Tue. Jun 6th, 2023

According to the International Atomic Energy Agency, Libya has lost tons of uranium that could pose “radioactive hazards”. The agency says it has no idea who made the uranium disappear.

Several tons of uranium missing in Libya, IAEA expresses concern
Several tons of uranium missing in Libya, IAEA expresses concern


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The International Atomic Energy Agency (IAEA), the United Nations agency that monitors nuclear activities around the world, said on Wednesday that about two and a half tons of raw uranium is missing from a location in Libya.

A statement from the head of the IAEA, Raffaele Grossi, said that the disappearance was discovered during an inspection. He added that the inspection was originally supposed to take place last year, but due to the security situation in the area, it had to be postponed and was finally conducted on Tuesday.

The statement added that 10 drums of crude uranium, which Libya had said were being stored at the site, were not there. The International Energy Agency will take further steps to determine the conditions for removing uranium from the site, the statement said. However, the name of the site has not been revealed, nor has it been revealed where the missing uranium is now.

The IAEA’s statement added that “a lack of information on the current location of nuclear material could raise concerns about radiation spillage and nuclear security”. According to the statement, advanced means of transportation are needed to reach the nuclear storage site.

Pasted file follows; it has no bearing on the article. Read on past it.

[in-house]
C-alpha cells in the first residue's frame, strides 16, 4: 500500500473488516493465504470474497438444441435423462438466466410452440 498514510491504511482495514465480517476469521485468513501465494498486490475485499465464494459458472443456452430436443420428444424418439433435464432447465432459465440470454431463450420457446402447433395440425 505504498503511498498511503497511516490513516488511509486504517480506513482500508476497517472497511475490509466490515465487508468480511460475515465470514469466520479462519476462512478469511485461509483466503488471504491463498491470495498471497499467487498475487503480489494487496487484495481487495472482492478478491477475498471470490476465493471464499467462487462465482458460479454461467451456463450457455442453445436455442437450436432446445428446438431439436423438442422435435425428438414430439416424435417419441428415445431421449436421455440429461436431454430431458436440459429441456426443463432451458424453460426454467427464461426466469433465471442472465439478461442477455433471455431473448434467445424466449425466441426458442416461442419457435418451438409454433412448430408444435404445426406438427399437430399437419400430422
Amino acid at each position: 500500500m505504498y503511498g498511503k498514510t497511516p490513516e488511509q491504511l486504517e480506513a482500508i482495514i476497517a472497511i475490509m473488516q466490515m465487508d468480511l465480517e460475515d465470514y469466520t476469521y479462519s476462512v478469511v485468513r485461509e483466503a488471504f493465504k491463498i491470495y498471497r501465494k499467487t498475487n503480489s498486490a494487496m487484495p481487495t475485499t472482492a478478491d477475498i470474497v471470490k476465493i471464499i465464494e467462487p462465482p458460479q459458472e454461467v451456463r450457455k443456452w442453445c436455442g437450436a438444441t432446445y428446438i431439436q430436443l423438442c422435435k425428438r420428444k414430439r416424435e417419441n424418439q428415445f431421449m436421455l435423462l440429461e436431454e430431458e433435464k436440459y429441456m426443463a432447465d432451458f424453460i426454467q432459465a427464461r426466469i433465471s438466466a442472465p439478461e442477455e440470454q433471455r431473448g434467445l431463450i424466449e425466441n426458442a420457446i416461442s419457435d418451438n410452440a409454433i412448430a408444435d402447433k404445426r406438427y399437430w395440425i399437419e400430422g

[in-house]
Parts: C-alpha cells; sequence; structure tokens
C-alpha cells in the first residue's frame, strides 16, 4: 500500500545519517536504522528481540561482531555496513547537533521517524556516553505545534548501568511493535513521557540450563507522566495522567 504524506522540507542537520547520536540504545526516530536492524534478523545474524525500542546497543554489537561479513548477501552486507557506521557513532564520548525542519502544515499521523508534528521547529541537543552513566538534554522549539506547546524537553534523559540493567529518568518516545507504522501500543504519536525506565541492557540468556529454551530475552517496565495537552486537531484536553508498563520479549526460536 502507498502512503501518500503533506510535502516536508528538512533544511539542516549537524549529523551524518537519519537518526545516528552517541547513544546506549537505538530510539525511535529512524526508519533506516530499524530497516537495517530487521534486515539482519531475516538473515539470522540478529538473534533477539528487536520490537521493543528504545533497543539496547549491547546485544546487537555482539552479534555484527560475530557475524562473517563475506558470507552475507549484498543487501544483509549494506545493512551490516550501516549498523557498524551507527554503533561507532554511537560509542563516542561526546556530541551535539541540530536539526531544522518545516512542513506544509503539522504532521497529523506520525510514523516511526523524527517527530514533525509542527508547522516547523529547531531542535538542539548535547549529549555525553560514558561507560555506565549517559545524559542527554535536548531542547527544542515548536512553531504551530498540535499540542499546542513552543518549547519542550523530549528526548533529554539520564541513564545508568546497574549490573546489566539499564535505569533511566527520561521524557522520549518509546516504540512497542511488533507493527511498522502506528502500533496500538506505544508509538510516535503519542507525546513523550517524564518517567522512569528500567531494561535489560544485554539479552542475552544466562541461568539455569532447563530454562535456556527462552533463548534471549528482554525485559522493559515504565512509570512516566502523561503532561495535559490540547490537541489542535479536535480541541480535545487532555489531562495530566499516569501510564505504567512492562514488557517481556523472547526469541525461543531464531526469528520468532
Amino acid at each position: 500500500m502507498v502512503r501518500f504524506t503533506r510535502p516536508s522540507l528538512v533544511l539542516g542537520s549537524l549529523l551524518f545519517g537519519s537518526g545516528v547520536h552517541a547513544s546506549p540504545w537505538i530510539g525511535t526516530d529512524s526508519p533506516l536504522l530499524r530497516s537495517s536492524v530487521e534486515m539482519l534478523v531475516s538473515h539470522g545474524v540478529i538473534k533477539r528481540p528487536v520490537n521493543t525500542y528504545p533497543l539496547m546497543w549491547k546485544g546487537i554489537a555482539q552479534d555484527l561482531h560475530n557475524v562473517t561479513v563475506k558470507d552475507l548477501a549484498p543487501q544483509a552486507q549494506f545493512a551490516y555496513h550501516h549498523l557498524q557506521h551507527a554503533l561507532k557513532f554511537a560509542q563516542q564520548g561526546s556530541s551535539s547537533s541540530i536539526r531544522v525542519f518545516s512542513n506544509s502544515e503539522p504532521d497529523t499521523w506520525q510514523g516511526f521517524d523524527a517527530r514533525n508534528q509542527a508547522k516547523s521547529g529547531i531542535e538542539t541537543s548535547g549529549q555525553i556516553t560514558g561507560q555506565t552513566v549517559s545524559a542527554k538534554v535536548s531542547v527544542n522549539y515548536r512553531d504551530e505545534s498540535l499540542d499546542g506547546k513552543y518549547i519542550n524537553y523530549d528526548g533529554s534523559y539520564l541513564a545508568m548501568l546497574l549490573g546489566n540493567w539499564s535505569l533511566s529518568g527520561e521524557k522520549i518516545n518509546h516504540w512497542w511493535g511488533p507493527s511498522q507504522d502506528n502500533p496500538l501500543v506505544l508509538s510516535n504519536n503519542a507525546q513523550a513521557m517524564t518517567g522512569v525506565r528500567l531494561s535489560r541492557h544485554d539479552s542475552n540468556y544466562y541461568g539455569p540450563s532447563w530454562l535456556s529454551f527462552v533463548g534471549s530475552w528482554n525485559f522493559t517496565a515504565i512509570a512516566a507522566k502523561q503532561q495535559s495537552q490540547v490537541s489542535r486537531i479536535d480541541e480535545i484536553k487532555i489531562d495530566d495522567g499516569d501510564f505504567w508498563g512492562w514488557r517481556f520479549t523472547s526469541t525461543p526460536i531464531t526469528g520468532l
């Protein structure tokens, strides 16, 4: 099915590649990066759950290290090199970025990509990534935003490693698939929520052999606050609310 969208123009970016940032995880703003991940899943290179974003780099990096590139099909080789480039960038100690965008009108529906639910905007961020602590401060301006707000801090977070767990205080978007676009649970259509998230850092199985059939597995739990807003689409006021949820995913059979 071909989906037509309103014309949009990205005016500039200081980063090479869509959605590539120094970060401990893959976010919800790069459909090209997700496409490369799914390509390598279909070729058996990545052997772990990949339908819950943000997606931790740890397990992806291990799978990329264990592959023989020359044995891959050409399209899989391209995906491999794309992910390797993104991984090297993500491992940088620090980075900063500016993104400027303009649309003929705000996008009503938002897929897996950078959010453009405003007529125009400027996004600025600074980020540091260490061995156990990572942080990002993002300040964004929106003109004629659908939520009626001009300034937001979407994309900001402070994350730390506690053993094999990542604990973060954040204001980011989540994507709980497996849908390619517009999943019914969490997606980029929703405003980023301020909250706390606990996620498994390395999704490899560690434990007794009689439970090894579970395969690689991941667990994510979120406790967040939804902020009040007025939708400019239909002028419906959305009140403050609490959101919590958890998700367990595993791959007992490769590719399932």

Unrest in Libya

In 2003, then-Libyan President Muammar Gaddafi’s government dismantled its nuclear weapons program, for which it had gathered information on centrifuges to enrich uranium as well as nuclear bomb designs. . However, Libya’s progress in this direction was very modest. Gaddafi also allowed weapons inspectors to inspect them.

A NATO-backed coup in Libya in 2011 led to the overthrow of Muammar Gaddafi’s government and unrest in the country.

Since then, political control of the country has been divided between two rival factions, Eastern and Western factions. The capital, Tripoli, is under the control of the interim government, while the eastern region is under the control of a government backed by military chief Khalifa Haftar.

Under a peace plan supported by the United Nations, a transitional government was established at the beginning of 2021, which was supposed to hold elections in December of the same year, but those elections have not yet been held.

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